Approval was obtained from the Jos University Teaching Hospital Ethics Review Committee before the commencement of the study. Permission was also obtained from the hospitals and immunization center where the study was carried out. Written informed consent was obtained from the primary care giver before recruitment.

  Results Top

External CA were detected in 49 of the 2,340 neonates delivered, yielding a prevalence of 20.9 per 1,000. However, if polydactyly, a minor congenital anomaly is excluded, the prevalence would be 13.2 per 1,000. Twenty-seven of the 49 (54.0%) neonates with external CA were male.

[Table 1] shows the descriptive characteristics of neonates with CA and their parents. These neonates had a mean gestational age of 38.4±1.8 weeks and a mean birth weight of 3.1±0.7 kilograms − range of 1.4 – 4.8% kilograms. The mean length and occiptofrontal circumference were 48.5 ± 3.7cm and 34.7 ± 2.0 respectively. The mean age of the mothers of neonates with CA was 29.8 ± 6.8 years and 37.4 ± 7.1 years for the fathers. There was a history of previous child with CA in one neonate and 17/49 neonates had mothers with a previous history of miscarriage. Maternal HIV, hypertension and diabetes mellitus (DM) were present in 2/49 (4.1%), 5/49 (10.2%) and 1/49 (2.0%) cases respectively. None of the neonates in this study was a product of a consanguineous marriage.
Table 1: Descriptive characteristics of neonates with congenital anomalies

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The pattern of CA detected is shown in [Table 2]. Identifiable clinical syndromes accounted for 28.6% (14/49) with external CA. Down syndrome was the most common syndrome and was identified in 78.7% (11/14) of them; prevalence of 4.7 per 1,000. Trisomy 18, Turner’s syndrome and Baraister-Winter syndrome were detected in one neonate each.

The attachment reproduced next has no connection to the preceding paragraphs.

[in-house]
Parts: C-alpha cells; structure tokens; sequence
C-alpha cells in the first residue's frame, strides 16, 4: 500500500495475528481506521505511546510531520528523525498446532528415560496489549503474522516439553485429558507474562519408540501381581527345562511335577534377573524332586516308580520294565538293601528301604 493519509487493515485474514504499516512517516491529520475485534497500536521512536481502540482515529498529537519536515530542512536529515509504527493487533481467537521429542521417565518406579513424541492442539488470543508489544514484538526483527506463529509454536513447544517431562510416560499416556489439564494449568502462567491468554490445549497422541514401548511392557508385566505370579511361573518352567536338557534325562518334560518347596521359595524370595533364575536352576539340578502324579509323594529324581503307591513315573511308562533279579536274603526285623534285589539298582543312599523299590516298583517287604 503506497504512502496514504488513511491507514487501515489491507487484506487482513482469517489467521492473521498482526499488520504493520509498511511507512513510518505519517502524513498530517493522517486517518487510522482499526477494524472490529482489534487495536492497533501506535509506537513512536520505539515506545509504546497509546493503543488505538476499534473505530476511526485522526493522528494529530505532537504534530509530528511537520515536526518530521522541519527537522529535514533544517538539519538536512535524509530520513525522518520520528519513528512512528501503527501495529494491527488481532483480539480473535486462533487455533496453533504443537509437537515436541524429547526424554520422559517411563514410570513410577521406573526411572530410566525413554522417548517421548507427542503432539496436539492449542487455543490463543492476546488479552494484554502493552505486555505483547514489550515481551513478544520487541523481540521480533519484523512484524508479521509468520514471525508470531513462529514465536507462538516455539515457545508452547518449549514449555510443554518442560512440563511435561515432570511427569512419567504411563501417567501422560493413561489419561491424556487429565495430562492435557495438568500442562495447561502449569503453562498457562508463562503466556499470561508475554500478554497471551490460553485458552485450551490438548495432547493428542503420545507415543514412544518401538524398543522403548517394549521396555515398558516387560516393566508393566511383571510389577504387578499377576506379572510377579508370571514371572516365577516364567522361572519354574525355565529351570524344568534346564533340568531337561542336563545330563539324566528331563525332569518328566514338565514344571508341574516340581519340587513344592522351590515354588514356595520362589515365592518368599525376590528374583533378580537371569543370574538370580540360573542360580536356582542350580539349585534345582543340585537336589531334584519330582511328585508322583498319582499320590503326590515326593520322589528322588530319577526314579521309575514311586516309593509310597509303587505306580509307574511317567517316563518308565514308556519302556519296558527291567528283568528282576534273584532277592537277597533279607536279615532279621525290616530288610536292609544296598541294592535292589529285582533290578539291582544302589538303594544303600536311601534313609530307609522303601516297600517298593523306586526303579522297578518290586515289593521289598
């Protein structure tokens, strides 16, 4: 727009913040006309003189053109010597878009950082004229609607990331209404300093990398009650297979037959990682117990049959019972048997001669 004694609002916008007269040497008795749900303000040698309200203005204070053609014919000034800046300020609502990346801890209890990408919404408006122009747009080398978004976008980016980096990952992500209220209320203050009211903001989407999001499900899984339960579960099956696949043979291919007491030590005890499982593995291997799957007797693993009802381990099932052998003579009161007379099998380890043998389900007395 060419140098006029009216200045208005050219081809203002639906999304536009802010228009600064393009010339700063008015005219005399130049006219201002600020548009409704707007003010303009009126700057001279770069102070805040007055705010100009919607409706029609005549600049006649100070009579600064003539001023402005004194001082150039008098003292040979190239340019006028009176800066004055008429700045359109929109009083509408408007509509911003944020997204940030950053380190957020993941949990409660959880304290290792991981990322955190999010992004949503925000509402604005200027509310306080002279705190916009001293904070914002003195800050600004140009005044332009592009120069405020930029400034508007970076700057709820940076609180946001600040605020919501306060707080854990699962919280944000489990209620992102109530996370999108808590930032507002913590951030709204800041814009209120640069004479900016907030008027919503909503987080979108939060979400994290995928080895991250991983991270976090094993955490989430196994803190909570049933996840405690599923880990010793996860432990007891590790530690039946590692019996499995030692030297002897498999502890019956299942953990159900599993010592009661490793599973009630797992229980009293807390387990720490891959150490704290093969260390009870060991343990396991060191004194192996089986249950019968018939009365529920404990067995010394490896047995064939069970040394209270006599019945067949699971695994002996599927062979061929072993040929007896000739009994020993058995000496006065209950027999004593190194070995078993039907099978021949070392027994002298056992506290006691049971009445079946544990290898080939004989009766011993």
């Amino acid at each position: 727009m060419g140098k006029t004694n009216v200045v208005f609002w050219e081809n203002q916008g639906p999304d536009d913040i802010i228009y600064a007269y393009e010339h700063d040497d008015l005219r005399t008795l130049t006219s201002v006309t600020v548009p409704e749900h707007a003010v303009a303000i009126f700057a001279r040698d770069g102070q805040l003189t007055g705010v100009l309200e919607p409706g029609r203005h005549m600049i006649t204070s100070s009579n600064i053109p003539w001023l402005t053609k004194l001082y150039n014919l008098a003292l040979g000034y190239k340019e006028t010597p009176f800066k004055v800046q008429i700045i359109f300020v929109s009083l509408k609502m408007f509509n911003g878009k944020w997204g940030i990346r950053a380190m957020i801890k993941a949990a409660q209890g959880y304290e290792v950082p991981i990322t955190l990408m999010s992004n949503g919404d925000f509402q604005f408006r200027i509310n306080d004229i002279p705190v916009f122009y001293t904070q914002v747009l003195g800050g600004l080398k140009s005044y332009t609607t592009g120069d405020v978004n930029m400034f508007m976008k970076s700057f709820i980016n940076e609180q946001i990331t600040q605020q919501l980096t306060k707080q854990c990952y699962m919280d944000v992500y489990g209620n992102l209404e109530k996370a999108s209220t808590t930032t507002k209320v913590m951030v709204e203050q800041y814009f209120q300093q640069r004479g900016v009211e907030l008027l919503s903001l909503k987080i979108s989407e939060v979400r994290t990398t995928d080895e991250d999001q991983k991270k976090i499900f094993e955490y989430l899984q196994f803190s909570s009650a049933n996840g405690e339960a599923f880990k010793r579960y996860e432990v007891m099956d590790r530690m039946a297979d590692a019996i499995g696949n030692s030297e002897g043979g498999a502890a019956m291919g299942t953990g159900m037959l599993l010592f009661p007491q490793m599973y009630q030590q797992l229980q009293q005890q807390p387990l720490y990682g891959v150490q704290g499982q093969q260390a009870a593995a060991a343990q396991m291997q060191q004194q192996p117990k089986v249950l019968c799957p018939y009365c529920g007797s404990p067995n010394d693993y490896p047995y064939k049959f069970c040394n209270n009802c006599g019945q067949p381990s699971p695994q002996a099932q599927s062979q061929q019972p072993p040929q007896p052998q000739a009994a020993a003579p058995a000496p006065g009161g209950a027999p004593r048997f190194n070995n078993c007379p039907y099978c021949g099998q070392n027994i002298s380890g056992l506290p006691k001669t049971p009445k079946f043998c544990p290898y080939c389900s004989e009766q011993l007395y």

Table 2: Pattern of congenital anomalies identified

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Non-syndromic CA detected were isolated anomalies and included Polydactyly 51.4%; anorectal malformation in 20.0% and omphalocoeles in 8.0%. Other anomalies detected included encepaholocoele and spina bifida in two (5.7%) neonates each and prune Belly syndrome in one neonate (2.9%).

[Figure 1] shows the pattern of non- syndromic anomalies detected according to systems affected with the musculoskeletal system being the most common (36.7%). All neonates with an anomaly in the musculoskeletal system had polydactyly. Excluding the syndromes, the next frequent abnormality was the gastrointestinal in 14.3% (7/49), CNS in 8.2% (4/49) and anterior abdominal in 6.1% (3/49). Sacrococcygeal tumour and Prune Belly (others) were present in one neonate each.
Figure 1: Classification of anomalies based on system affected.

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CHD was detected in 15 neonates with external CA (prevalence of 306 per 1,000 or 30.6%) compared with 49 among neonates born without any congenital anomaly (prevalence 21.4 per 1,000) and this difference was significant statistically, P < 0.001.

CHD was more common in neonates with dysmorphic features and were detected in 78.6% (11/14) of the neonates with syndromes and 11.4% (4/35) of those with other external CA, P-value < 0.001.

[Table 3] shows the pattern of CHD in neonates with CA. In neonates with Down syndrome, CHD was detected in 8/11 (72.7%), with the most common lesion being the co-existence of an atrial with a ventricular septal defect (ASD + VSD) in 37.5% (3/8) of them. Other CHD detected in these neonates included isolated VSDs and atrioventricular septal defects (AVSD) in two each, while one neonate had partial anomalous pulmonary venous drainage (PAPVR). All other three neonates with syndromes had a CHD; cor-triatriatum dexter was detected in the neonate with Barraister-Winter syndrome, a bicuspid aortic valve in the neonate with Turners’s syndrome and VSD in the trisomy 18.
Table 3: Pattern of CHD among neonates with external congenital anomalies